What, where and when : deconstructing memory
MetadataShow full item record
The ability of animals to remember the what, where and when of a unique past event is used as an animal equivalent to human episodic memory. We currently view episodic memory as reconstructive, with an event being remembered in the context in which it took place. Importantly, this means that the components of a what, where, when memory task should be dissociable (e. g. what would be remembered to a different degree than when). We tested this hypothesis by training hummingbirds to a memory task, where the location of a reward was specified according to colour (what), location (where), and order and time of day (when). Although hummingbirds remembered these three pieces of information together more often than expected, there was a hierarchy as to how they were remembered. When seemed to be the hardest to remember, while errors relating to what were more easily corrected. Furthermore, when appears to have been encoded as a combination of time of day and sequence information. As hummingbirds solved this task using reconstruction of different memory components (what, where and when), we suggest that similar deconstructive approaches may offer a useful way to compare episodic and episodic-like memories.
Marshall , R , Hurly , T A , Sturgeon , J , Shuker , D M & Healy , S D 2013 , ' What, where and when : deconstructing memory ' , Proceedings of the Royal Society B: Biological Sciences , vol. 280 , no. 1772 , 20132194 . https://doi.org/10.1098/rspb.2013.2194
Proceedings of the Royal Society B: Biological Sciences
© 2013 The Authors. Published by the Royal Society under the terms of the Creative Commons Attribution License http://creativecommons.org/licenses/by/3.0/, which permits unrestricted use, provided the original author and source are credited.
DescriptionThis work was supported by the Natural Environment Research Council (DTG studentship to R.E.S.M.)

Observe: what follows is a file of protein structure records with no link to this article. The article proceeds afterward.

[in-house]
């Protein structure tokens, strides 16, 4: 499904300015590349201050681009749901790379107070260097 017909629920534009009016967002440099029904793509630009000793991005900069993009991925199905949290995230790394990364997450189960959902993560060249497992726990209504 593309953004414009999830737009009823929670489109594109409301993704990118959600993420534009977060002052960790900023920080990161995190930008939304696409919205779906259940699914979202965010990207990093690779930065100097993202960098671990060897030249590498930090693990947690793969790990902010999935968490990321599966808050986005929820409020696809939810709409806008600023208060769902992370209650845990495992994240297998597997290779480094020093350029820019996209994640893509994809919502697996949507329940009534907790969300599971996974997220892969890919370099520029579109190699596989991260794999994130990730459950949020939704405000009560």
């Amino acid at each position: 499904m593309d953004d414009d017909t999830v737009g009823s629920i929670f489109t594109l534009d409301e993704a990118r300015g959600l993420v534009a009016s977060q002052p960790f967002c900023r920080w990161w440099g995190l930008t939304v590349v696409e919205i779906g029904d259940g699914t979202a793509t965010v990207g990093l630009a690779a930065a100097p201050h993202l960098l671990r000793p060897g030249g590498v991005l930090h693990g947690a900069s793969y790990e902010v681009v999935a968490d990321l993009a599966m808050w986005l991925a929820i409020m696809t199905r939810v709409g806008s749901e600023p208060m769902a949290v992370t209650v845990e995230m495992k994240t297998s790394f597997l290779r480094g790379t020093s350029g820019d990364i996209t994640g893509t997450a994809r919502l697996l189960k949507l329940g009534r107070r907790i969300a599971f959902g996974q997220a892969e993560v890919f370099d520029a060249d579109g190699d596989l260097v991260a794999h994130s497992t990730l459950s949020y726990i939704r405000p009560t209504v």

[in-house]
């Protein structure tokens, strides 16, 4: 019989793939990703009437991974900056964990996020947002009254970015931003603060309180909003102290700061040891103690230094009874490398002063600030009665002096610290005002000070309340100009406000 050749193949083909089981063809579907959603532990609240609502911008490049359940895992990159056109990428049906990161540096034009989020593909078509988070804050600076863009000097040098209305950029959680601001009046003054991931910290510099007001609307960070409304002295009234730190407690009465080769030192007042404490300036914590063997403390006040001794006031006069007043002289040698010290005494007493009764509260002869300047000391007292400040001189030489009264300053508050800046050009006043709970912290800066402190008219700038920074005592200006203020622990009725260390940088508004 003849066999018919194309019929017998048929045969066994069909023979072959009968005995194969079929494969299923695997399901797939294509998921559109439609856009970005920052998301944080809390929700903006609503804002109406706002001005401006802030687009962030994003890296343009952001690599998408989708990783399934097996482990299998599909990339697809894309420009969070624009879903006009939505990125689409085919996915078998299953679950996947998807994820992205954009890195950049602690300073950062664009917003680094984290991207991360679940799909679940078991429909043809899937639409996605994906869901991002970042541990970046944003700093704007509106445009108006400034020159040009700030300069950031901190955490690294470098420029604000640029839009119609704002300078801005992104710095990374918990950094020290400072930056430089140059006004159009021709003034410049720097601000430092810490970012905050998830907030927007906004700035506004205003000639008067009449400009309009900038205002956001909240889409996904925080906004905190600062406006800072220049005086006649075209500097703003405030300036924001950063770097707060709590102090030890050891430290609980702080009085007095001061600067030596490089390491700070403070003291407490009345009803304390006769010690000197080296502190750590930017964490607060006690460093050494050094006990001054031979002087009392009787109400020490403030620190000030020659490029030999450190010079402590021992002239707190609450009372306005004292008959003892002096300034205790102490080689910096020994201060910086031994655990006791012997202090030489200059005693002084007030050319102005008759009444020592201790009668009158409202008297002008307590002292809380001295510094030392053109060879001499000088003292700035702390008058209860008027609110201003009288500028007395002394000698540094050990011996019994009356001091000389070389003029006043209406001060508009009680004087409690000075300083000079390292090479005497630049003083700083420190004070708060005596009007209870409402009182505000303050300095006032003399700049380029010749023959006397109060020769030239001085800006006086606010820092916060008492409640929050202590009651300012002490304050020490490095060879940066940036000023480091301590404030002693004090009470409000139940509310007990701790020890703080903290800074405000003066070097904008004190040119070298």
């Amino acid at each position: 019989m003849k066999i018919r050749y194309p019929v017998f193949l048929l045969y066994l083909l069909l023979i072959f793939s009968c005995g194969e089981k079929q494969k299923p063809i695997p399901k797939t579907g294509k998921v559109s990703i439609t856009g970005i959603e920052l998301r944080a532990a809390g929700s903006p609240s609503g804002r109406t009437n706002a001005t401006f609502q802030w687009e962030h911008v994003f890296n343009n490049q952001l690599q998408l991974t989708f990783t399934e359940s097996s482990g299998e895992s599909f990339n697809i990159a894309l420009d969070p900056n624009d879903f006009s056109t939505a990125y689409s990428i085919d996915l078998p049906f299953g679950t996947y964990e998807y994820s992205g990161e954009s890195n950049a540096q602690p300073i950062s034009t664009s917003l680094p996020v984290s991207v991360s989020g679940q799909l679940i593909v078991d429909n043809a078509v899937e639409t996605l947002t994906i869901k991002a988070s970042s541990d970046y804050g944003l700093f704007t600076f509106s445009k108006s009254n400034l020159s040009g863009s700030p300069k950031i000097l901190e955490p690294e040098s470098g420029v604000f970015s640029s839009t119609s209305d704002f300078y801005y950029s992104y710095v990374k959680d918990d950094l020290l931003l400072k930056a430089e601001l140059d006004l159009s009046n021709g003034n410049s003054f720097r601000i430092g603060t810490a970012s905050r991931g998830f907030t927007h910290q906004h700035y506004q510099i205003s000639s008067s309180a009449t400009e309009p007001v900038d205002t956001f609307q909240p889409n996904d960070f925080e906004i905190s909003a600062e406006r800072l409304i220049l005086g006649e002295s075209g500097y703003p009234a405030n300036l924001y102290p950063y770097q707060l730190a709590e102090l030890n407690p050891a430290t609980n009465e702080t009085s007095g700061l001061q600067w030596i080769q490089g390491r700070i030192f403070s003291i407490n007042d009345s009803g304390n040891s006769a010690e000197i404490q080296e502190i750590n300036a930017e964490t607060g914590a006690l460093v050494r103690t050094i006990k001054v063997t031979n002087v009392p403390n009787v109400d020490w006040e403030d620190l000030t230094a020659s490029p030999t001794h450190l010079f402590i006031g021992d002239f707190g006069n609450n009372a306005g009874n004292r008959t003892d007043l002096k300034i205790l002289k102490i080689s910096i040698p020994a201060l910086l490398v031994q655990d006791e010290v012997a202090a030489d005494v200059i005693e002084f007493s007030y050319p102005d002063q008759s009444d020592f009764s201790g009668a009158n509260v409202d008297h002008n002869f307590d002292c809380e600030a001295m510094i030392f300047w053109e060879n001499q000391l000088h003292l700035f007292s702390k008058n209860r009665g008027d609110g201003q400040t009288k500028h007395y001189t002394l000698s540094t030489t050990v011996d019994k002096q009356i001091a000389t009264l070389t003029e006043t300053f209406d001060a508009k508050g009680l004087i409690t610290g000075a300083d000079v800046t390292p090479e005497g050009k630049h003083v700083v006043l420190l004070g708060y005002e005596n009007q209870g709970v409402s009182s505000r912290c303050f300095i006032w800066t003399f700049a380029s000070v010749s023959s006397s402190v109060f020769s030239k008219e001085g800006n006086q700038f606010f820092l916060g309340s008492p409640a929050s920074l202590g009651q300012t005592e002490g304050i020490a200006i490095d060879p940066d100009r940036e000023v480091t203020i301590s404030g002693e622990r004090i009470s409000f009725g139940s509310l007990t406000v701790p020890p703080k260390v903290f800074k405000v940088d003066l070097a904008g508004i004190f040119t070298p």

Items in the St Andrews Research Repository are protected by copyright, with all rights reserved, unless otherwise indicated.
Showing items related by title, author, creator and subject.
What do we really know about cognitive inhibition? Task demands and inhibitory effects across a range of memory and behavioural tasks Noreen, Saima; MacLeod, Malcolm David (2015-08-13) - Journal articleOur study explores inhibitory control across a range of widely recognised memory and behavioural tasks. Eighty-seven never-depressed participants completed a series of tasks designed to measure inhibitory control in memory ...
Provide all the details that you can remember : assessing the quantity and quality of autobiographical retrieval Lucaciu, Irina-Maria (University of St Andrews, 2018-12-06) - ThesisPeople asked to recall the memory of an event during testimony are encouraged to prioritize both quantity and quality – "the whole truth and nothing but the truth". Extensive research has shown that people can provide ...
Persson, Bjorn Martin (University of St Andrews, 2017-06-20) - ThesisThe aim of this thesis is to examine the underlying cognitive and neural processes at play during retrieval of temporal and contextual source information. This was assessed across three experimental chapters. In the first ...